When I signed up for the Tribeca film festival, I had no idea what the lineup would be. But, based on prior years, I had a hand-wavey sense of the brand: shoestring-budget indie flicks, filmed primarily on location in some metropolitan area, following one or two characters (and virtually nobody else) as they navigate an emotional journey that is, outwardly, invisible. It’s the sort of film where a synopsis tells you virtually nothing, optimally viewed with either A) a rapt audience in a hushed arthouse theatre, or B) a cocktail of international redeye, noise-canceling headphones, crappy United merlot blend, and a sappy disposition prone to tears. Think Ira Sachs, or “New York as a character” spoken unironically in a Q&A.
I’m pleased to report that my stereotype is, mostly, wrong — the variety of genre / subject matter on display has been huge (barrage of reviews forthcoming). But I’m also pleased to report that, sometimes, a film comes along that is a dead ringer. Blue Night (3/5) is exactly the sort of thing I signed up for. Which is to say, quite rough, but with its heart in the right place: documentary filmmaker Fabien Constant’s first foray into narrative has eyes that are quite a bit bigger than its stomach. Following jazz singer Vivienne (Sarah Jessica Parker) over the course of a single day, it lands somewhere between Medicine for Melancholy and Born To Be Blue, without the latter’s sheen or the former’s restless energy. Alternating between slice-of-life and hyperreal and nailing neither, it often feels like a sketch of a great film he didn’t quite have the time or budget to create.
But sketches have a way of winning me over, especially when armed with the right personality. Blue Night has two strong personalities to commend it. The first is Sarah Jessica Parker, excellent here as a neither-washed-up-nor-wildly-famous performer faced with an existential curveball. It’d be cheap to say she’s grappling with mortality (though, also, there’s that): she’s grappling with the way things (fame, relationships, friendships, neighborhoods) vanish into history, and with her inability to shape whatever imprint is left. Between this and HBO’s Divorce, Parker has shown a graceful transition from the brash charisma of her earlier work into a gentler, world-weary relatability — the Bill Murray Trail, if you will. She absolutely carries this film, and I’m excited to see where she goes next. The second is Constant himself. He has an eagerness that shines here, even when the movie he’s making falters. I see it in the (many) swings for the fences: subtext-laden conversations with complete strangers, quick cuts stitched by a Manhattan traffic percussion, secondary characters who announce their presence with unbelievable exposition dumps — they don’t ever totally land, but I feel the heart behind them. This heart is best exemplified by the character of Sami (Waleed Zuaiter), a Lyft driver who intersects with Vivienne repeatedly throughout the day. His introduction is heightened and borderline offensive: shouting in Arabic and cranking up heavy metal he feels far more outdated-cabbie-stereotype than guy-who-needs-5-star-reviews-to-stay-employed. Vivienne, with her bizarre requests, is no more believable in her interactions with him. But slowly, though a series of improbably-convenient events, their relationship thaws into something genuinely moving — that transient, therapist-slash-bartender relationship that can evolve between strangers in a late night metropolis who, hearing no context and offering no advice, see each other clearly. Momentarily. Before they, like a life or career or friendship or lover, blend back into the noise.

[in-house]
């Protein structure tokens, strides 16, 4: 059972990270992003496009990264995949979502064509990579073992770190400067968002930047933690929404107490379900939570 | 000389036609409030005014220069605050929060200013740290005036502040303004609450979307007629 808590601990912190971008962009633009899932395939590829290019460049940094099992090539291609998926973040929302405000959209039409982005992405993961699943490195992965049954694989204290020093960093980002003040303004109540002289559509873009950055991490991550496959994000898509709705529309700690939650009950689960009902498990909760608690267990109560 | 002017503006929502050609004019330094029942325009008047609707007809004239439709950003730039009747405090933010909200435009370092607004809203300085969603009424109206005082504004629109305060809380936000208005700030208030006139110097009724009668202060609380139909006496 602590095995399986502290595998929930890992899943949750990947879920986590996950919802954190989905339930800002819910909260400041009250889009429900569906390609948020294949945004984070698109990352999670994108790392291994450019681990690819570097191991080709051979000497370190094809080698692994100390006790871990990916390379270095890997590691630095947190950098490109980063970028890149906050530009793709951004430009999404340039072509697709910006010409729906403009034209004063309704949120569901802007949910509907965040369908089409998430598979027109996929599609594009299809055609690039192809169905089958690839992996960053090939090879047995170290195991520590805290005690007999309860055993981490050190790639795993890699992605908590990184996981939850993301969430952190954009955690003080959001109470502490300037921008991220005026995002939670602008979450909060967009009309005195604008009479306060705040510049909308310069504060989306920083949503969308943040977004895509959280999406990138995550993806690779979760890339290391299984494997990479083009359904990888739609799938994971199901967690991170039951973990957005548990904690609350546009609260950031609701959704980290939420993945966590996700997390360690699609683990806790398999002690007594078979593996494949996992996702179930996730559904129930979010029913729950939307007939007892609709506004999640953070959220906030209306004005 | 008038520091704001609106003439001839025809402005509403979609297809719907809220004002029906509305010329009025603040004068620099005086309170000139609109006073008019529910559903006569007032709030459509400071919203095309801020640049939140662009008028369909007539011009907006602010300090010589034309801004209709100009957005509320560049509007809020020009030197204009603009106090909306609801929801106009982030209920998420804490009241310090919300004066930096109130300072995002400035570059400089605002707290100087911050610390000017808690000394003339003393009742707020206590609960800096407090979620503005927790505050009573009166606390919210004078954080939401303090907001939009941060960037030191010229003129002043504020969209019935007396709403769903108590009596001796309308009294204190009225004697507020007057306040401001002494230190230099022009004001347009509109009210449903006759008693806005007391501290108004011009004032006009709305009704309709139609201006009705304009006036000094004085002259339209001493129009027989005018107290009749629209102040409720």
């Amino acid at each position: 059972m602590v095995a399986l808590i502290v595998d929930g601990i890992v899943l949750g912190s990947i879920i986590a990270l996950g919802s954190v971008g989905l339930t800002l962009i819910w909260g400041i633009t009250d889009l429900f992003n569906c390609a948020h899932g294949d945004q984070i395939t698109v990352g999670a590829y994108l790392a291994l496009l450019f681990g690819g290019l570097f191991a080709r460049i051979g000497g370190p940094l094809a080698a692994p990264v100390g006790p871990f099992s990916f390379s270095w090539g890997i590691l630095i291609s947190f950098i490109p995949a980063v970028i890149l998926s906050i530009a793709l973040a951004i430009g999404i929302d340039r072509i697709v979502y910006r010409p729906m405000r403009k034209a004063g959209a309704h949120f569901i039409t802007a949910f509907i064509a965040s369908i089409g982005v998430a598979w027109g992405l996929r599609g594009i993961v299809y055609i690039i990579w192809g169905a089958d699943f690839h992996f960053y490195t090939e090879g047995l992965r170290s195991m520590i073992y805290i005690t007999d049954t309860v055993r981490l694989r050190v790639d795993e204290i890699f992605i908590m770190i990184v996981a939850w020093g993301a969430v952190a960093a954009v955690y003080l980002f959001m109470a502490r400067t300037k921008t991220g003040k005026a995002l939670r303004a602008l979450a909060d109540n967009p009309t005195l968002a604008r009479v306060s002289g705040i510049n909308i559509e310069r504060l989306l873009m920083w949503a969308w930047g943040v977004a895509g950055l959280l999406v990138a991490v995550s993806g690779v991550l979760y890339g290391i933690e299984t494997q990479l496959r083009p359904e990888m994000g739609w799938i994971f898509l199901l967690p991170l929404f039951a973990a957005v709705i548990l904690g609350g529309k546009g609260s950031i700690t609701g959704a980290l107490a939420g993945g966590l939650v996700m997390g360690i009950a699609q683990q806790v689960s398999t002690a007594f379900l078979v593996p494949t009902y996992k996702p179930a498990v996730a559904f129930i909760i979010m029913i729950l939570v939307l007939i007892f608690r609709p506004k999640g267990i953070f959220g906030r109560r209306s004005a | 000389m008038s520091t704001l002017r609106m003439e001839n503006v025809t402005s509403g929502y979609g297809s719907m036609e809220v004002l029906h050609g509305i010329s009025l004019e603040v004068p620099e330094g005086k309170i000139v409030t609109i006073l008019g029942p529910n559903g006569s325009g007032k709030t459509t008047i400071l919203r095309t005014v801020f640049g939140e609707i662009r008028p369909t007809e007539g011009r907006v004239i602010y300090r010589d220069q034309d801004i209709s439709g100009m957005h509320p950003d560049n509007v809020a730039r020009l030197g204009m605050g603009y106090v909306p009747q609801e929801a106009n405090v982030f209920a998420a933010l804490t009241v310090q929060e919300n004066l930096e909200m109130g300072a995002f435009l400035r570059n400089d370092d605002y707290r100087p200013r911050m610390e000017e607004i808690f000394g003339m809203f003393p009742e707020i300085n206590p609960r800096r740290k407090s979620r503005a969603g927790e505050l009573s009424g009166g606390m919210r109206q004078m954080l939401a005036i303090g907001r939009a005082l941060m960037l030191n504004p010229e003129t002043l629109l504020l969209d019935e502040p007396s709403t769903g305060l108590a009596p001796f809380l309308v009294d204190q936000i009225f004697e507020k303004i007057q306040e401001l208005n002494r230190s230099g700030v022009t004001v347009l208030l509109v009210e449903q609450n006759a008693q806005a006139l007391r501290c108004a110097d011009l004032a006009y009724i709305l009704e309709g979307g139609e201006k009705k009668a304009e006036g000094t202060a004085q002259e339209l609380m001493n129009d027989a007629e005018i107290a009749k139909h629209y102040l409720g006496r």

Blue Night often swings high and misses. But when it lands, it lands exactly where I needed it to. Chris and I give a quick review in another spoiler-free, Tribeca episode.